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People v. Williams





Appeal from the Circuit Court of Cook County; the Hon. Thomas P. Cawley, Judge, presiding.


Roger Williams (defendant) was charged with auto theft and possession of a stolen car. The trial court suppressed statements made by defendant while in police custody. The State has appealed. 87 Ill.2d R. 604(a)(1).

Chicago police officers Thomas Czapiewski, Eugene Richmond, John Mulligan, and Curtis Troogstad responded to a message about a knife fight. At the scene of the fight, defendant and three other men were arrested.

On hearing of the motion to suppress evidence, Officer Czapiewski testified he did not advise defendant of his Miranda rights upon his arrest. Furthermore, the officer did not remember whether another officer advised defendant of his rights at that time. The officer "thought" Officer Richmond advised defendant of his rights at the police station.

Officer Richmond testified that at the scene of the arrest he "told them they were under arrest and [he] advised them of their rights." He was talking to "all four" of the people placed under arrest including defendant. At the reading of each separate right, each arrestee nodded affirmatively to indicate his understanding. The witness also similarly read their rights to the arrestees together at the police station before interrogation. Defendant again nodded to indicate his understanding of his rights.

Officer Mulligan testified he heard Officer Richmond advise the arrestees of their Miranda rights at the scene of the arrest and also at the police station.

All four officers testified they never struck, kicked, stepped on, or slapped defendant or any of the other arrestees. Each of the four officers also testified that the victim of the alleged auto theft was not given the opportunity to beat defendant.

Defendant testified he was 17 years old at the time of his arrest. He had not completed his second year of high school. He did not remember whether Officer Richmond advised him of his rights at the scene of the arrest. Defendant testified he did not know what Miranda rights were. He did not recall that anybody at the police station advised him of his constitutional rights.

On cross-examination defendant stated he had no problem reading, writing, or understanding English. He admitted having been arrested more than five times between 1976 and 1982. He did not know whether he had been arrested more than 10 times. He did not remember whether any officer had ever advised him of his rights at any time. Defendant stated he never told the police anything except his name, address, and age. Although the police "roughed [him] around trying to get" defendant to admit stealing the car, defendant never made a statement to police.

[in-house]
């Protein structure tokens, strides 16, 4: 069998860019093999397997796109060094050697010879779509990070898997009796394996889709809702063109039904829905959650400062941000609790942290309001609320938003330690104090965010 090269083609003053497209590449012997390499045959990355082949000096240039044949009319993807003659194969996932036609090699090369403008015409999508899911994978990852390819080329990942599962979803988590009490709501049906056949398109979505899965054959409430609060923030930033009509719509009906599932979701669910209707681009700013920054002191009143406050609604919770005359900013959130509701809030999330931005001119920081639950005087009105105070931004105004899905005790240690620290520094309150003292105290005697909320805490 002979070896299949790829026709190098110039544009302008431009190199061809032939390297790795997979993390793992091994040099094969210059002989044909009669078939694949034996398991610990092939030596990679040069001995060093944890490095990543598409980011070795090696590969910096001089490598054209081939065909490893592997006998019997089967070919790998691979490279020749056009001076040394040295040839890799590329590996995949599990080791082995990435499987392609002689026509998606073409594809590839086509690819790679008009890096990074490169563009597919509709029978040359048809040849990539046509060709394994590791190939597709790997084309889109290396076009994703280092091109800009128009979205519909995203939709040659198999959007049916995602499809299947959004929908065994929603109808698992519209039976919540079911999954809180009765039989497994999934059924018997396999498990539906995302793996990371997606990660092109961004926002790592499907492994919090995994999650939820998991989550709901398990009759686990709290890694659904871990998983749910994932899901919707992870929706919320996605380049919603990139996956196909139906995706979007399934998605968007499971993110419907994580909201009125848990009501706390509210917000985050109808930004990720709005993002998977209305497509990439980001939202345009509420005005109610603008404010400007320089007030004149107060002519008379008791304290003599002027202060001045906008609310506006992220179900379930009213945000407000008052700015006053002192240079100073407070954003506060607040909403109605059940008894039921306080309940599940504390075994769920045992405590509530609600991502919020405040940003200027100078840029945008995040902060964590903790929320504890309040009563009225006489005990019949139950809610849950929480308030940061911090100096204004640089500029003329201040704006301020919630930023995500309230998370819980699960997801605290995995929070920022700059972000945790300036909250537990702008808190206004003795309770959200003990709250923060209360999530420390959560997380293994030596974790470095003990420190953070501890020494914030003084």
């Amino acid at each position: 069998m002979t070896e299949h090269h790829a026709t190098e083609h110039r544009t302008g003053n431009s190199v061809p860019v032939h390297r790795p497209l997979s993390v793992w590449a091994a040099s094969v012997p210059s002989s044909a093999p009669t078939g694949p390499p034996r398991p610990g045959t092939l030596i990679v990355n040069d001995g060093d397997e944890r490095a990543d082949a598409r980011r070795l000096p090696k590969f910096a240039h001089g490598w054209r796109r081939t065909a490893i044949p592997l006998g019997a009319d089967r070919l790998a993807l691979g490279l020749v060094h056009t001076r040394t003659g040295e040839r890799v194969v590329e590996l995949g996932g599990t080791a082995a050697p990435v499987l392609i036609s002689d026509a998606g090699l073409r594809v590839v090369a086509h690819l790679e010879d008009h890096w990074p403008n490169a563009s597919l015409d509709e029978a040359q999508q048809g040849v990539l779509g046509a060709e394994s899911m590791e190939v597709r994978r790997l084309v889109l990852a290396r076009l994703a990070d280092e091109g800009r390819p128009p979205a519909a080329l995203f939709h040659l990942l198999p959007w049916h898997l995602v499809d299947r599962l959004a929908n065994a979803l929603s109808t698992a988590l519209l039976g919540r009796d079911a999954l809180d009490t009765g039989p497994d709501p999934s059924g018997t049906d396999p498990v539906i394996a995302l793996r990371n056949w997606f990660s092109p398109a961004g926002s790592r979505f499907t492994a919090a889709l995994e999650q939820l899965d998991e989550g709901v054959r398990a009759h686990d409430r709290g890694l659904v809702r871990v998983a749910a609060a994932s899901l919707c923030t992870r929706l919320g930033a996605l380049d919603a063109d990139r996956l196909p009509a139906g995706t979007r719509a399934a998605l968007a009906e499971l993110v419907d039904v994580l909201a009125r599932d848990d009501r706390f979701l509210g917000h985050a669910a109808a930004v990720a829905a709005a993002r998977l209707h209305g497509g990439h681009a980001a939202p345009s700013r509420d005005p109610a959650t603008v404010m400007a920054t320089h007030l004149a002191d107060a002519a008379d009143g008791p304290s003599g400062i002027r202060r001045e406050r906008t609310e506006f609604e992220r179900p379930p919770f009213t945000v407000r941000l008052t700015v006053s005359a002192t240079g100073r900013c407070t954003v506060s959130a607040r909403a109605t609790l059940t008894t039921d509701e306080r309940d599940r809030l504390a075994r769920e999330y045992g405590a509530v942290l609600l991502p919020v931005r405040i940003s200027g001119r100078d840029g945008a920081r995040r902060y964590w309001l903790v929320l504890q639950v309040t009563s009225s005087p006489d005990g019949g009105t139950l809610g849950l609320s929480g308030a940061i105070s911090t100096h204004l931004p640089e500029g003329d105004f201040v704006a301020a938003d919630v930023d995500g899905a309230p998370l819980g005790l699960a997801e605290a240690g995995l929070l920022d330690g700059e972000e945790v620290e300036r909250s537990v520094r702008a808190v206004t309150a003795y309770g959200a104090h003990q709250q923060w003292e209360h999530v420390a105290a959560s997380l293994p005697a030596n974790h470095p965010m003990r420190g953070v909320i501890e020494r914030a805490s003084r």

After argument by counsel, the trial judge stated that defendant "is an unmitigated liar." "I have a very very hard time in believing" defendant. "So I think the people who told the truth in this case were the police officers." The judge made findings of fact that the defendant was advised of his rights along with the other arrestees, and that Officer Richmond believed defendant understood the rights relating to him.

Nevertheless, the trial court granted defendant's motion to suppress, principally because he found specifically the procedure of "reading the rights to the four individuals at one time" was improper. The judge also stated that although defendant was "familiar with police stations," and "understands how things work in police stations," it was possible for defendant not to understand the "full impact of the Miranda warnings when [they are] read in that type of fashion without individual questioning and saying `Yes, I understand those certain rights * * *.'"

Defendant initially argues this court may not disturb the determination of the trial court unless it is contrary to the manifest weight of the evidence. (See People v. Dalton (1982), 91 Ill.2d 22, 31, 434 N.E.2d 1127.) However, this principle refers only to the trial court's findings of fact. "[T]he scope of our review on questions of law is independent, not deferential." Havens v. Miller (1981), 102 Ill. App.3d 558, 567, 429 N.E.2d 1292.

Accepting the factual findings of the trial judge, the issue before this court is one of law as to whether a 17-year-old defendant, whom the trial judge described as "not very intelligent," but who was familiar with police procedures and who had been arrested several times previously, voluntarily waived his Miranda rights in making a statement to police after an officer twice read those rights to defendant as a member of a group of four, and ...

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